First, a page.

The emotive nature that characterises biotechnology science played out at a stakeholders’ forum in Nairobi where the link of cancer disease to Genetically Modified (GM) food products elicited a lively debate.
Scientists and stakeholders held their breath each time an organic researcher, Dr Peter Mokaya, reached out for the microphone. “Top-notch scientists have been bought by seed and chemical firms to push the GM agenda. Glyphosates have several devastating biological effects beyond being a probable carcinogen,” he said.
Anxiety would fill the air as Mokaya, a director of Organic Consumers Alliance, declared that he was being outspoken about GM foods safety for Kenyans to understand the risk to cancer spread.
“GMOs and the toxic chemicals used along with them pose a serious threat to the environment and our health, yet government agencies turn a blind eye and refuse to act. And the reason is clear; they are furthering the interests of the biotech giants,” Dr Mokaya said.
Scanning faces of delegates at the expansive e-conference hall at Kenya School of Monetary Studies (KSMS), Dr Mokaya said he wasn’t on a mission to dismantle Bt Cotton and Bt Maize research work that local biotechnology experts have spent close to two decades doing.
“But it is well known that there is a revolving door between State agencies and biotech firms such as Monsanto, recently acquired by Bayer,” he said.
Biotech adoption rising
A renowned biotechnology expert in the UK and European Union, Prof Huw D Jones who had jetted into the country to attend the two-day 8th Annual National Biosafety Conference, watched with disbelief as the debate unfolded. Many delegates were uncomfortable with the media presence as Mokaya attacked his fellow scientists.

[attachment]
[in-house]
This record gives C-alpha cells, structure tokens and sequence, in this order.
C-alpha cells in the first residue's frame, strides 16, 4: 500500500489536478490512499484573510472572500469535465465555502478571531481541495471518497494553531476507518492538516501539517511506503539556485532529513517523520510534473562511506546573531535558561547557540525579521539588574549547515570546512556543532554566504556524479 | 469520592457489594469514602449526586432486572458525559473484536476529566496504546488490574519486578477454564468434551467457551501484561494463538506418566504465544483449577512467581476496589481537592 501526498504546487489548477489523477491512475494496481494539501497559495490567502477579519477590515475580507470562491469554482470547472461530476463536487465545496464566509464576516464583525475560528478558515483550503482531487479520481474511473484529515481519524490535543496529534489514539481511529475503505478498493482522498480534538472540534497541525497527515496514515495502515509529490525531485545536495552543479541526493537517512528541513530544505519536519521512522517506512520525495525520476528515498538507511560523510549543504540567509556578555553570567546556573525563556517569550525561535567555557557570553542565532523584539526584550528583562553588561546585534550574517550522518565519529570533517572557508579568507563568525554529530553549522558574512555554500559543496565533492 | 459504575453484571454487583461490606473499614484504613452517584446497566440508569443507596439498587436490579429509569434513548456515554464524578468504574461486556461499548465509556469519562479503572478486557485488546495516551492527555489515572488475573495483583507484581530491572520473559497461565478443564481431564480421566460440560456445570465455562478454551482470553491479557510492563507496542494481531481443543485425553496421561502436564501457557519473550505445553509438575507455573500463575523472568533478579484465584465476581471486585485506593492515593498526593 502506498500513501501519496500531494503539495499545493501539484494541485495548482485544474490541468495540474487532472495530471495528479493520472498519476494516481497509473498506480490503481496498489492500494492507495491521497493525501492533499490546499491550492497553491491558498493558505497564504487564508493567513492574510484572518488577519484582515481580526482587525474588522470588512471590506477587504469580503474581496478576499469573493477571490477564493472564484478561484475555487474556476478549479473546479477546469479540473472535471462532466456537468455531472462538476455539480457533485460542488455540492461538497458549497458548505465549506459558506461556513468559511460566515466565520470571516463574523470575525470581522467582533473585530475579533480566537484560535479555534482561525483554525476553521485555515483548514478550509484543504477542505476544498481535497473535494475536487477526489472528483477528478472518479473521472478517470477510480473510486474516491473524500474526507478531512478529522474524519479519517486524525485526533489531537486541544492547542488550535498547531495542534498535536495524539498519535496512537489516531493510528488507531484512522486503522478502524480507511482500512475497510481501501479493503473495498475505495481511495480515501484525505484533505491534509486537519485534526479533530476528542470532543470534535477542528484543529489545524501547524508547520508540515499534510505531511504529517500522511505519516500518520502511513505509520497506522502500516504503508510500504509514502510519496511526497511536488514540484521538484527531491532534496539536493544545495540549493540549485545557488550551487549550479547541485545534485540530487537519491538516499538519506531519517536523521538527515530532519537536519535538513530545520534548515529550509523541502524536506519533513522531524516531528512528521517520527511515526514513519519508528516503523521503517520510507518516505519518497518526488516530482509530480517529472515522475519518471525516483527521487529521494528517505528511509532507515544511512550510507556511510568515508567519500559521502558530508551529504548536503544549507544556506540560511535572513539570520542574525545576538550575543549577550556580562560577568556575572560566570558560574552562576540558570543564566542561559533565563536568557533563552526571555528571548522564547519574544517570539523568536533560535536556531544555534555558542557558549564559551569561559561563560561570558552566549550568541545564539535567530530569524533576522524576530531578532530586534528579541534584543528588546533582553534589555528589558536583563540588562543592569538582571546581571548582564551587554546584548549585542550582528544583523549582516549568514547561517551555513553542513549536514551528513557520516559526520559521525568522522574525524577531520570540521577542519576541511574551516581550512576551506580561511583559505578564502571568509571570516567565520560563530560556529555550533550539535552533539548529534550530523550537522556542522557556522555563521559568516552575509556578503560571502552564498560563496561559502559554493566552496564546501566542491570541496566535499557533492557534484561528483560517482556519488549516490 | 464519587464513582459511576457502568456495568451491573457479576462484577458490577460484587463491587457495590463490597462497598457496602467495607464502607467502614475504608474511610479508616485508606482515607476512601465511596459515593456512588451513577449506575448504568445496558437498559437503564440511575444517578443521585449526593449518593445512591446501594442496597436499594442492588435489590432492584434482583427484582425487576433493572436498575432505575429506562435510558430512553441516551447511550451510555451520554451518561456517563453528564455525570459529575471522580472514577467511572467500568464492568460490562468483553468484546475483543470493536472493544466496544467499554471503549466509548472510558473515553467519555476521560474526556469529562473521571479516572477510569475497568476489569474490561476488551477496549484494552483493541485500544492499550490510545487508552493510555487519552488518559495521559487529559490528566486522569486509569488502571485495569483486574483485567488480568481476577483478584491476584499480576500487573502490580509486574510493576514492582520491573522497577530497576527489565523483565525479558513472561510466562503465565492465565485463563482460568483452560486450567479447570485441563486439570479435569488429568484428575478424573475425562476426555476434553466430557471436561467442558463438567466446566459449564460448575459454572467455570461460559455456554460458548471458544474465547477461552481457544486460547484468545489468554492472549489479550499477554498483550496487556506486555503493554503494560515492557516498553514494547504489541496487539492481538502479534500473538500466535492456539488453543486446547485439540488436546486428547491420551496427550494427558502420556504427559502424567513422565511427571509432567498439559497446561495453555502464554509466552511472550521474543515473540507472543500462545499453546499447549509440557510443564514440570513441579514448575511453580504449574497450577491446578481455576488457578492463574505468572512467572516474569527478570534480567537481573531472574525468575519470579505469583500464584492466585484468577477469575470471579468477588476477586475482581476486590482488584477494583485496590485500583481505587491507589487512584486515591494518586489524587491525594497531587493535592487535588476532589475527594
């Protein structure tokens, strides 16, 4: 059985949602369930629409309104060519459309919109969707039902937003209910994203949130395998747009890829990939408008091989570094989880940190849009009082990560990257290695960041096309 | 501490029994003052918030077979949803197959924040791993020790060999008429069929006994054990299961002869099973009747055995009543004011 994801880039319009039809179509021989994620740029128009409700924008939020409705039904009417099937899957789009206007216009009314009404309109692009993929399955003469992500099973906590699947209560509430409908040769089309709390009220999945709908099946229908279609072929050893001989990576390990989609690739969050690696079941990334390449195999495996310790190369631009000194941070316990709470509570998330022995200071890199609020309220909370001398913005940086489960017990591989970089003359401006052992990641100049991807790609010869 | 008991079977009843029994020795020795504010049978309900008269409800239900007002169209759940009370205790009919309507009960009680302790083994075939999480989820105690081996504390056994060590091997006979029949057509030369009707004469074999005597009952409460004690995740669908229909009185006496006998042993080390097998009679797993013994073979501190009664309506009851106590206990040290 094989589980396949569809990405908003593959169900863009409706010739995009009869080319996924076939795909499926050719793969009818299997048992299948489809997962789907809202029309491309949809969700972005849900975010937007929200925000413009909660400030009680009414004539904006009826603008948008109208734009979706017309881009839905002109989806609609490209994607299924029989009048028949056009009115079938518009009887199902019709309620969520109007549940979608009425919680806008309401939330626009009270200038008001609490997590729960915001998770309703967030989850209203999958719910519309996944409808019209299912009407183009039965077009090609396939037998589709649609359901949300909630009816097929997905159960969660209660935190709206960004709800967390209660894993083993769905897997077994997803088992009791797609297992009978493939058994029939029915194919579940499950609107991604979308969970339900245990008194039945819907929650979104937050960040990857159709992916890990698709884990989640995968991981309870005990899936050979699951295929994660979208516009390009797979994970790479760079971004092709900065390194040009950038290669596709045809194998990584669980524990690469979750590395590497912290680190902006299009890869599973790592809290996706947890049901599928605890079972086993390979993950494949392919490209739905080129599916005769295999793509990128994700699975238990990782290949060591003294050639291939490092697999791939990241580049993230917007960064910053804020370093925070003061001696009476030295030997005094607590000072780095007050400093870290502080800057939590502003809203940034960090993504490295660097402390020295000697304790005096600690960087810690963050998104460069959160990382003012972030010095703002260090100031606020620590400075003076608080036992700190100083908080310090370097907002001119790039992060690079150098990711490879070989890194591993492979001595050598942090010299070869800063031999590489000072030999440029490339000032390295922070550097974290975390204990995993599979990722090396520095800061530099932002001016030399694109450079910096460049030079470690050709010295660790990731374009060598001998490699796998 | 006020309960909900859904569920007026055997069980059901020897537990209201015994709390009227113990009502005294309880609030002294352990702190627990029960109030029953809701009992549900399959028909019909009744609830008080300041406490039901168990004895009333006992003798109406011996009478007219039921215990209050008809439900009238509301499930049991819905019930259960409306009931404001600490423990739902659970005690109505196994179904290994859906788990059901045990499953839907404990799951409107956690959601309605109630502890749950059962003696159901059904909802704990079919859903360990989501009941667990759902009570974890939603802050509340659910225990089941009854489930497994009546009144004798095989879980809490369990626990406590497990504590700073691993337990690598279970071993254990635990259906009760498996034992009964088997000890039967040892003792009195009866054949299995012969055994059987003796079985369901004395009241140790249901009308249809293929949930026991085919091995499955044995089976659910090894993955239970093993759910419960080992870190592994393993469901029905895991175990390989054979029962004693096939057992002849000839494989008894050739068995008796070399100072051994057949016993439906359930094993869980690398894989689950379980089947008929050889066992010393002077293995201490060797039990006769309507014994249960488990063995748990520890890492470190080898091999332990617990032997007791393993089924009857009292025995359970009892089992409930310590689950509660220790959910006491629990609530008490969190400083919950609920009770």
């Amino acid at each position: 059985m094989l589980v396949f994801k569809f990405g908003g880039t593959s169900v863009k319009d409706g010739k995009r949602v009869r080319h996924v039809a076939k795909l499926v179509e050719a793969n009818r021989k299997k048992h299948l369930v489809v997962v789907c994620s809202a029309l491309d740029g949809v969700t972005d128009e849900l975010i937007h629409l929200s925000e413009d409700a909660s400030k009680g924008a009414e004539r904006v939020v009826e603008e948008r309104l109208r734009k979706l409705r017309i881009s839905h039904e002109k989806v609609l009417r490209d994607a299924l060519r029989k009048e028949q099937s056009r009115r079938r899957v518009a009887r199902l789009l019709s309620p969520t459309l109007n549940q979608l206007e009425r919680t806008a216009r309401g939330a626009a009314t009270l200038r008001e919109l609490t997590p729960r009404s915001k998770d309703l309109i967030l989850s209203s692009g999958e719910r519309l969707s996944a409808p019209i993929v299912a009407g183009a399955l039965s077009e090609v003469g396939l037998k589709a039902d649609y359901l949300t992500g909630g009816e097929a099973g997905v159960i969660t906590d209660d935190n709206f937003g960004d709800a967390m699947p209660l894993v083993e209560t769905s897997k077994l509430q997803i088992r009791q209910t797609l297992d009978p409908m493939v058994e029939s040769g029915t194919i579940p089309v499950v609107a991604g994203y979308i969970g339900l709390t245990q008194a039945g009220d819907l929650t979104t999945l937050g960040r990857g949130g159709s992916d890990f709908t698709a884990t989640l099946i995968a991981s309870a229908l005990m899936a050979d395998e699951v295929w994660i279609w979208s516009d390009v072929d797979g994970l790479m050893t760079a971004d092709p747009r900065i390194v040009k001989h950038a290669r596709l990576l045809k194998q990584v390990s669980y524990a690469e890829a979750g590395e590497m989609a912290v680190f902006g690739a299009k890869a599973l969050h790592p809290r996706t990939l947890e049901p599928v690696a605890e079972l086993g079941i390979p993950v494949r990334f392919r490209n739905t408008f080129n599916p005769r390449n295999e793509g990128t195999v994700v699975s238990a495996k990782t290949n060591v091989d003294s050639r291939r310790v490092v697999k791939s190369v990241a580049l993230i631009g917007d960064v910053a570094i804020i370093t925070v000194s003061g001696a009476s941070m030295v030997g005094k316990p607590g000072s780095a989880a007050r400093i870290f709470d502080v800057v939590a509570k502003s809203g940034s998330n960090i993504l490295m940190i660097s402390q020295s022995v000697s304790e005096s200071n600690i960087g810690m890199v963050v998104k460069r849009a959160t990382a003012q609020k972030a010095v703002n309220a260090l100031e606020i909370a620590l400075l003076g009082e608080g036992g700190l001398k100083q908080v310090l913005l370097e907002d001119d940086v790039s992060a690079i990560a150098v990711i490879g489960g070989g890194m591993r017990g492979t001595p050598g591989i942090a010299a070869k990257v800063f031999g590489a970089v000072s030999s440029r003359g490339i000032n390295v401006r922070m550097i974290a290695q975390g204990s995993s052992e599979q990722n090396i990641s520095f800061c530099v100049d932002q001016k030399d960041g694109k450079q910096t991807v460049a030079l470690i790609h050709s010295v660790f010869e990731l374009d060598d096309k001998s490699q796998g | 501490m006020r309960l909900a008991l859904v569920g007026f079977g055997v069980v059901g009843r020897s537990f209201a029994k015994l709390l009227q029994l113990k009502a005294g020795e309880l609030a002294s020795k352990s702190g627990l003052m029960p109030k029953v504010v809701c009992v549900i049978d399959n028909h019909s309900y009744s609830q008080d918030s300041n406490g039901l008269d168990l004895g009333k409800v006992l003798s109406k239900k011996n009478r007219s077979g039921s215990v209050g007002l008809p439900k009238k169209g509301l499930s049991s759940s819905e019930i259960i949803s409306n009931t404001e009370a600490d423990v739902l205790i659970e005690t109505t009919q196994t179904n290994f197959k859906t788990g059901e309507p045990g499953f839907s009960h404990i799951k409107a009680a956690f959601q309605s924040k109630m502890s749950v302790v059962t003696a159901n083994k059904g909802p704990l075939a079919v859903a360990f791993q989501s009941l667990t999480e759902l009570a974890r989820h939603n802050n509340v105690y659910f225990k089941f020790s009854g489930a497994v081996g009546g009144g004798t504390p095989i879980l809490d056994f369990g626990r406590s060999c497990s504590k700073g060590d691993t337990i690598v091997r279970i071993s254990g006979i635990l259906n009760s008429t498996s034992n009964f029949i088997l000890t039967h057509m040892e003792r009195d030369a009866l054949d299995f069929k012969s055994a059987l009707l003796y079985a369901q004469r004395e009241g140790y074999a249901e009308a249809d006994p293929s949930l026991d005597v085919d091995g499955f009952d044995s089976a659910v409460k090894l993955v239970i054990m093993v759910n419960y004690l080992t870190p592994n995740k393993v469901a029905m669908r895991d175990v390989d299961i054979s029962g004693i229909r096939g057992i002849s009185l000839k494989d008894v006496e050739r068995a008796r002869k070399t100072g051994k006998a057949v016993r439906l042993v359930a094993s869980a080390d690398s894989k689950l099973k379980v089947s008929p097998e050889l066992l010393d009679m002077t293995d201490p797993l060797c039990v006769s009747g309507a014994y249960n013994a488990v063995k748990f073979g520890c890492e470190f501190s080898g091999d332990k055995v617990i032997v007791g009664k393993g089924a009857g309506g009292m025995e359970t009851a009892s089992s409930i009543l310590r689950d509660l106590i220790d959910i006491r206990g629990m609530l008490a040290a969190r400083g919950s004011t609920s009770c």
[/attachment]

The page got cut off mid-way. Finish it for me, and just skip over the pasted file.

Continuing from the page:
Undeterred, Mokaya said on paper, the US may have the strictest food safety laws in the world governing new food additives, but its Food and Development Agency (FDA) has repeatedly allowed GMOs and their accompanying pesticides and herbicides such as Roundup to evade such laws.
He said the only legal basis for allowing GM foods to be marketed in the US is the FDA’s claim that these foods are inherently safe, “a claim which is patently ridiculous”. Documents released as a result of a lawsuit against the FDA reveal that the agency’s own scientists have warned their superiors about the detrimental risks of GMO foods.
Moderating the session, Kenya Agricultural Livestock Research Association (Kalro)’s Dr Simon Gichuki, appealed to Dr Mokaya to calm down. Other biotech experts dismissed Mokaya’s claims as unscientific.
The 8th Annual National Biosafety Conference was organised by the National Biosafety Authority (NBA) in Nairobi recently.
A biotechnology crusader and director of International Service for the Acquisition of Agri-biotech Applications (Isaaa) Nairobi centre, Dr Margaret Karembu told delegates GM products are being criminalised by sections of the public and enemies of science after recent deaths of cancer patients.
“In the past, no diagnoses were carried out of the disease. In this country, we don’t have GM foods in the market. We also need to know about any foods causing cancer comes from,” said Dr Karembu.
She said there is unnecessary anxiety being fuelled to discredit GMO science.“If cancer is a problem, why the increase in its adoption, especially abroad?” she posed.
The 2017 Status of Biotechnology report released by ISAAA show adoption has been on the rise, 21 years after the first crops were commercialised. Some 24 countries, 19 developing and five industrialised countries, planted biotech crops in 2017.
NBA CEO Prof Dorington Ogoyi traces the scare to a ban on GMO foods in Kenya imposed in 2012 occasioned by research results carried out by the French scientist, Prof Serallin that linked cancer to GMO foods. At the same time, Health minister and Dagoretti MP Beth Mugo suffered breast cancer.
According to researchers led by Dr Stephen Mugo and Dr Francis Nangayo, the ban should not be applied as a reason to deny Kenya the benefits of biotechnology science. The French researcher has since discarded the results and retracted the study.
Scientists have been cautious about GM products under field trials in various centres in the county. “The process is meant to guarantee safety in line with international safety regulations,” Prof Ogoy said.